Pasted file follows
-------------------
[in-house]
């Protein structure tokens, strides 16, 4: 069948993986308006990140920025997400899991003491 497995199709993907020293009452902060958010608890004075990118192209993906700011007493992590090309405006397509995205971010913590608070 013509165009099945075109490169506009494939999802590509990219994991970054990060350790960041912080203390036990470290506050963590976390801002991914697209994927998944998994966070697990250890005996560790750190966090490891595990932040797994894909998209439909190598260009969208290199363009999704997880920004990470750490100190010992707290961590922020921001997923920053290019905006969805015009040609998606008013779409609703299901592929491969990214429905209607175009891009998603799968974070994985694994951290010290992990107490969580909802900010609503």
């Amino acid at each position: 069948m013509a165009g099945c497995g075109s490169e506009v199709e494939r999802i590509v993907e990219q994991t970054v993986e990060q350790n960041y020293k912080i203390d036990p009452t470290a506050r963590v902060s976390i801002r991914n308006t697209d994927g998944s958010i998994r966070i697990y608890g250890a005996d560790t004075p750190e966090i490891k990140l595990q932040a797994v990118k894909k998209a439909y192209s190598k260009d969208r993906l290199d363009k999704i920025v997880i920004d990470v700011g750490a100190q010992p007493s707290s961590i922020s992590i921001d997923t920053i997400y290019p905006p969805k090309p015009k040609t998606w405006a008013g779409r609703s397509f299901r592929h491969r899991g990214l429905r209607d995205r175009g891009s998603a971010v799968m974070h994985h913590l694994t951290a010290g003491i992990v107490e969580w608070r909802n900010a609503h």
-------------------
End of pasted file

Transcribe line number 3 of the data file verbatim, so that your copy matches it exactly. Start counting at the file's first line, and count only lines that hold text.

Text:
């Amino acid at each position: 069948m013509a165009g099945c497995g075109s490169e506009v199709e494939r999802i590509v993907e990219q994991t970054v993986e990060q350790n960041y020293k912080i203390d036990p009452t470290a506050r963590v902060s976390i801002r991914n308006t697209d994927g998944s958010i998994r966070i697990y608890g250890a005996d560790t004075p750190e966090i490891k990140l595990q932040a797994v990118k894909k998209a439909y192209s190598k260009d969208r993906l290199d363009k999704i920025v997880i920004d990470v700011g750490a100190q010992p007493s707290s961590i922020s992590i921001d997923t920053i997400y290019p905006p969805k090309p015009k040609t998606w405006a008013g779409r609703s397509f299901r592929h491969r899991g990214l429905r209607d995205r175009g891009s998603a971010v799968m974070h994985h913590l694994t951290a010290g003491i992990v107490e969580w608070r909802n900010a609503h």